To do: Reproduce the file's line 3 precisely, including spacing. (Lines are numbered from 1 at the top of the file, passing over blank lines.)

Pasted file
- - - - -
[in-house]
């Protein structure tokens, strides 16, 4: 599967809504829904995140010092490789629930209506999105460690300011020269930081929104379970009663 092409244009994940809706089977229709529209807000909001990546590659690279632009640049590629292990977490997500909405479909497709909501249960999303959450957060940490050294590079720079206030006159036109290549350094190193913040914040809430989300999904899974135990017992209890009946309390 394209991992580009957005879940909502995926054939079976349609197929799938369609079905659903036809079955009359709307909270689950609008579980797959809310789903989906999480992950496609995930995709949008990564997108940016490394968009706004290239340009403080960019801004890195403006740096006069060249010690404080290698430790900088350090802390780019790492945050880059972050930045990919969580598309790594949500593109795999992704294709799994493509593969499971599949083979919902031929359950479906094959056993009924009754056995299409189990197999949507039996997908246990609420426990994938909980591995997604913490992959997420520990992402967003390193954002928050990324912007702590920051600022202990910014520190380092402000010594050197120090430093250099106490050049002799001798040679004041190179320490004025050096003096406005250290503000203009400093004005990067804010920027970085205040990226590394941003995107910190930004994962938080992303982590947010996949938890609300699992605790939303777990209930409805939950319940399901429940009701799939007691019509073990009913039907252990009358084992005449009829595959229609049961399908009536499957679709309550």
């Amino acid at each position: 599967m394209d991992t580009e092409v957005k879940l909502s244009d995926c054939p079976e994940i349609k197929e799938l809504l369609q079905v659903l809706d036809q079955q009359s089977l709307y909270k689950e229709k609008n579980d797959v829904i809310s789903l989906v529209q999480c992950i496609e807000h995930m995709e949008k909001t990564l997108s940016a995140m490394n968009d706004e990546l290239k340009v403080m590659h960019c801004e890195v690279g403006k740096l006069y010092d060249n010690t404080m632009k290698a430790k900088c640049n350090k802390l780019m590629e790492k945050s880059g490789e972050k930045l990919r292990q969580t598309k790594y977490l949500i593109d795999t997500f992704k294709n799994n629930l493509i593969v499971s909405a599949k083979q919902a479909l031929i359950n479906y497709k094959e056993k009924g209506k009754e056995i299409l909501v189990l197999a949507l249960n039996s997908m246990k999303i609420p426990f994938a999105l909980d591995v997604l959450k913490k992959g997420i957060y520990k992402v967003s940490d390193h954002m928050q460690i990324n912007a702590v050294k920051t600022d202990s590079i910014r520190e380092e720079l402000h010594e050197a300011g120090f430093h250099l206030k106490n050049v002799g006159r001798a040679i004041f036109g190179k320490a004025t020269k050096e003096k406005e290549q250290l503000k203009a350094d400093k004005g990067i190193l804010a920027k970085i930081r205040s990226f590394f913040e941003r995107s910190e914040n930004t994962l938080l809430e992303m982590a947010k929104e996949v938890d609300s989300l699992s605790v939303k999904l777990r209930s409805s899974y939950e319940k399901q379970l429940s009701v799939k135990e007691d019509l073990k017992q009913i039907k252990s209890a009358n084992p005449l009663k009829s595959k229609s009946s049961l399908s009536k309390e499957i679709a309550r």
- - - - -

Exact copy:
């Amino acid at each position: 599967m394209d991992t580009e092409v957005k879940l909502s244009d995926c054939p079976e994940i349609k197929e799938l809504l369609q079905v659903l809706d036809q079955q009359s089977l709307y909270k689950e229709k609008n579980d797959v829904i809310s789903l989906v529209q999480c992950i496609e807000h995930m995709e949008k909001t990564l997108s940016a995140m490394n968009d706004e990546l290239k340009v403080m590659h960019c801004e890195v690279g403006k740096l006069y010092d060249n010690t404080m632009k290698a430790k900088c640049n350090k802390l780019m590629e790492k945050s880059g490789e972050k930045l990919r292990q969580t598309k790594y977490l949500i593109d795999t997500f992704k294709n799994n629930l493509i593969v499971s909405a599949k083979q919902a479909l031929i359950n479906y497709k094959e056993k009924g209506k009754e056995i299409l909501v189990l197999a949507l249960n039996s997908m246990k999303i609420p426990f994938a999105l909980d591995v997604l959450k913490k992959g997420i957060y520990k992402v967003s940490d390193h954002m928050q460690i990324n912007a702590v050294k920051t600022d202990s590079i910014r520190e380092e720079l402000h010594e050197a300011g120090f430093h250099l206030k106490n050049v002799g006159r001798a040679i004041f036109g190179k320490a004025t020269k050096e003096k406005e290549q250290l503000k203009a350094d400093k004005g990067i190193l804010a920027k970085i930081r205040s990226f590394f913040e941003r995107s910190e914040n930004t994962l938080l809430e992303m982590a947010k929104e996949v938890d609300s989300l699992s605790v939303k999904l777990r209930s409805s899974y939950e319940k399901q379970l429940s009701v799939k135990e007691d019509l073990k017992q009913i039907k252990s209890a009358n084992p005449l009663k009829s595959k229609s009946s049961l399908s009536k309390e499957i679709a309550r």